Connor Dalgety

Native Title
Mt Isa
Winter 2017

I was lucky enough to be able to participate in two separate Aurora internships as part of the Aurora Internship Program. My first internship was at Native Title Services Victoria (NTSV) and the second one was at the Myuma Group. I had incredible experiences at both these internships and I am genuinely grateful that I was given the opportunity to take part in the Aurora program. 

The style of internship at the Myuma Group was very different to NTSV but it equally enjoyable. At NTSV the work that I had been performing was for a range of different Traditional Owner Groups. At the Myuma Group, all the work was for the Indjalandji Dhidanu people. This meant that I was able to gain a thorough understanding of a Traditional Owner Group. In addition, the internship was designed in a manner to allow me to learn as much as possible about the culture and history of the Indjalandji Dhidanu people. I learnt primarily through three different formats. Firstly, extensive reading materials were provided. Secondly, Traditional Owners were often prepared to relay oral histories when asked. This occurred primarily when I was taken out onto country. Thirdly, a form of cultural training program was run at the work camp in Camooweal over 3 days. This cultural training program was particularly powerful. It involved learning about the history in the region, Aboriginal culture both generally and specifically about the Indjalandji Dhidanu people and contemporary issues that are faced by Aboriginal people and wider society. Through this training program I was able to gain a basic understanding of the complexity and diversity of Aboriginal history and cultural beliefs throughout north western Queensland. I was also able to witness firsthand the empowering impact that knowledge of history and pride in culture can have on people. During the training program we also had the opportunity to visit a number of sacred sites within Indjalandji-Dhidanu Country. I was able to have a far greater appreciation for these sites because their significance had been explained through the training program. In this internship I was also given the opportunity to work directly with Traditional Owners. This was primarily done through discussing legal documents and relevant laws and drafting other documents for review.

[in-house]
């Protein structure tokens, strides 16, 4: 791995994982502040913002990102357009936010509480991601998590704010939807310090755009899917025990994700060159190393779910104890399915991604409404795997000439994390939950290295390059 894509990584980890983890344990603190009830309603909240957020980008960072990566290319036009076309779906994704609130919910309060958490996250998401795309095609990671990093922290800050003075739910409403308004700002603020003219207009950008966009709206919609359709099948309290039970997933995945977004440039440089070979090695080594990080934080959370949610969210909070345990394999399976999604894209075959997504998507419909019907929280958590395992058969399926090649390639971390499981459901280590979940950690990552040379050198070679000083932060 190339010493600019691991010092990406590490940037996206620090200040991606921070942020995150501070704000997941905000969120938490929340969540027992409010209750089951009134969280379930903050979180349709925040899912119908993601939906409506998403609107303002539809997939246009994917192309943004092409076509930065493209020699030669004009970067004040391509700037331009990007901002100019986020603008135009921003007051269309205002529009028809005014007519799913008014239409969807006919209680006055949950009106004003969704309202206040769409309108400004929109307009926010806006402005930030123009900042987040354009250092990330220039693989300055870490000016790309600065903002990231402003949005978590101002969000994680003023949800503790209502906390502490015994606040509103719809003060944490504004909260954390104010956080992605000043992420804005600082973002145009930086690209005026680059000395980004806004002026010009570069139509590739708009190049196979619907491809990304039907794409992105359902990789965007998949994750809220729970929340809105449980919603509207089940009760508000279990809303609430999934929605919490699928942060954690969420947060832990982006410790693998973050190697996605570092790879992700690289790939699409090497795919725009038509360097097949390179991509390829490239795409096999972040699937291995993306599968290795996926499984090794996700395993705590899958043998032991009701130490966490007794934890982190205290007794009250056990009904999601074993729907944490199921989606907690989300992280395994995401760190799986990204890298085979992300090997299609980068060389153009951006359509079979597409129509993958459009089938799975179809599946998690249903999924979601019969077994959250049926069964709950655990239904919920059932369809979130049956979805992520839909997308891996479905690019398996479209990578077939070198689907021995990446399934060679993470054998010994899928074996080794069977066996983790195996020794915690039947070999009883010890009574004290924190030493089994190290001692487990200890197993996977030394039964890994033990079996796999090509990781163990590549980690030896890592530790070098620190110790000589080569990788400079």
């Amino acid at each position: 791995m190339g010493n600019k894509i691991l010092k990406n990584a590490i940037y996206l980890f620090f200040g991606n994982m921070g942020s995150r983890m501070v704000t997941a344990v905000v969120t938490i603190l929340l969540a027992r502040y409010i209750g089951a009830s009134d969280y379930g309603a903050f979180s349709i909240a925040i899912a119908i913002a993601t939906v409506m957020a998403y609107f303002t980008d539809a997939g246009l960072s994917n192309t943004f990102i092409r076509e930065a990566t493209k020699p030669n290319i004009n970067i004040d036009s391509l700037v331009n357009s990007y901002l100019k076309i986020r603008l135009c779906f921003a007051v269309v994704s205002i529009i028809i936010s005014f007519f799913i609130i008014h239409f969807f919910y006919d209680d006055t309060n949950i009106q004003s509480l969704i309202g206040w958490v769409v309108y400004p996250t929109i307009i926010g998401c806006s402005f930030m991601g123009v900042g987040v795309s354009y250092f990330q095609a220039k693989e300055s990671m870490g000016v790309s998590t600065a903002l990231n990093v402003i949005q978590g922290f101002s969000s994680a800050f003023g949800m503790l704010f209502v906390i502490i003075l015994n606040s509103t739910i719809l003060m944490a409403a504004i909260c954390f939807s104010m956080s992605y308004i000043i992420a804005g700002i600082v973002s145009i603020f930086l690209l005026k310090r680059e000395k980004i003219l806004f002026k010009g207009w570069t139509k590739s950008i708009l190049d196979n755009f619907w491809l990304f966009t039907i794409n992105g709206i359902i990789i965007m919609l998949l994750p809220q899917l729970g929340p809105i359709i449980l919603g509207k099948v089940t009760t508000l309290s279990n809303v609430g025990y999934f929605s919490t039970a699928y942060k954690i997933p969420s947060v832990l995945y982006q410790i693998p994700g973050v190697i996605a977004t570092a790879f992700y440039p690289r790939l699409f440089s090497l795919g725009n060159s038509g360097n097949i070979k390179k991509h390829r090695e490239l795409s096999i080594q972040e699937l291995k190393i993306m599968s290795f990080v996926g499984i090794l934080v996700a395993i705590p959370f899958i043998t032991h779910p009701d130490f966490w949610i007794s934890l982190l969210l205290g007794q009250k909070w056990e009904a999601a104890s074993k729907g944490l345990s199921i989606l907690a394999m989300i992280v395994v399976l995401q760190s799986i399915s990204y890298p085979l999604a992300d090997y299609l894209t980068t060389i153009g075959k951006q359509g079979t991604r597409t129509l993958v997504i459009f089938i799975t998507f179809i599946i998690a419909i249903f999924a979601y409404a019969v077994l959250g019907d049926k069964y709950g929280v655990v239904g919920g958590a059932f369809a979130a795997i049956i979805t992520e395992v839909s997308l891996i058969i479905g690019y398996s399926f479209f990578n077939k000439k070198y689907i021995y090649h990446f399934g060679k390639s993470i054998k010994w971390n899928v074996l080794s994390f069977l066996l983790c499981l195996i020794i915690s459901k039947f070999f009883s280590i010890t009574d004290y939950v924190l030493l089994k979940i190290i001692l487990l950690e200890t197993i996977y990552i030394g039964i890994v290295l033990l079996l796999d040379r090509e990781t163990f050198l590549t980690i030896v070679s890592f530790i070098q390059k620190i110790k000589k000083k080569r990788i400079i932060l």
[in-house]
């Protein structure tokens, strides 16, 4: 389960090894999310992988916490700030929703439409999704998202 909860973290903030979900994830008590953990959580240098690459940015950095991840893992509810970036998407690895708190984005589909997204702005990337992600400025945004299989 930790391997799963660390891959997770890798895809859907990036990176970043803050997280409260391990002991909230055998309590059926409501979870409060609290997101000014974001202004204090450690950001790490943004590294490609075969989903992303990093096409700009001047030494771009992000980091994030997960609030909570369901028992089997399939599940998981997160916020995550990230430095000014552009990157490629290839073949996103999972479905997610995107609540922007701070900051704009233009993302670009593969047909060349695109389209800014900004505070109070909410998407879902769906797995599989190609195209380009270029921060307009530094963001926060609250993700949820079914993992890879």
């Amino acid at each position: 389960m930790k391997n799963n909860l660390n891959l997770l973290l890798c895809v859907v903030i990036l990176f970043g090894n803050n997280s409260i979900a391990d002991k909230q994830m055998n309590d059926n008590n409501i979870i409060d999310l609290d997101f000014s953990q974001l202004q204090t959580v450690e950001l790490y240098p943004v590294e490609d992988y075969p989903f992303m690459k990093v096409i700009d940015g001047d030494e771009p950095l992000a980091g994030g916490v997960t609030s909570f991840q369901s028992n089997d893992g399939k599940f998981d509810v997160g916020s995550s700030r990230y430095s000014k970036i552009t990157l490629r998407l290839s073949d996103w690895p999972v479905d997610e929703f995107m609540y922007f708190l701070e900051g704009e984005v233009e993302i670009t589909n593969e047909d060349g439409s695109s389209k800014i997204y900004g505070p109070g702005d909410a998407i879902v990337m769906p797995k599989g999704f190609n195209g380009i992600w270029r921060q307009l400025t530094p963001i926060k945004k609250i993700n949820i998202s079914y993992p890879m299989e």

The mentoring that I received at the Myuma Group was also excellent. My direct supervisor was based interstate but we liaised regularly. She provided really good feedback when I submitted work to her which allowed me to improve my work across the internship. In addition, she clearly cared about my wellbeing and regularly sought my feedback about how the internship experience could be improved. Her attitude was synonymous with that of everyone else that I encountered within the organisation. Everyone ensured that I had all the support I needed and made a conscious effort to make me feel appreciated and welcomed.

During my time at the Myuma group I performed a range of different tasks. Some of these tasks are detailed below:

  • Drafting documents that related to issues involved with the enforcement of Cultural Heritage Management Plans and other rights contained in legislation;
  • Assisting in the negotiation of agreements for exploration activities;
  • Conducting legal research on wider issues that affect the organisation such as taxation law and social security benefits;
  • Drafting funding proposals and business/commercialisation plans; and
  • Shadowing a Cultural Heritage Officer in the field. The Cultural Heritage Officer was primarily responsible for salvaging artefacts in an area where a pipeline is being constructed.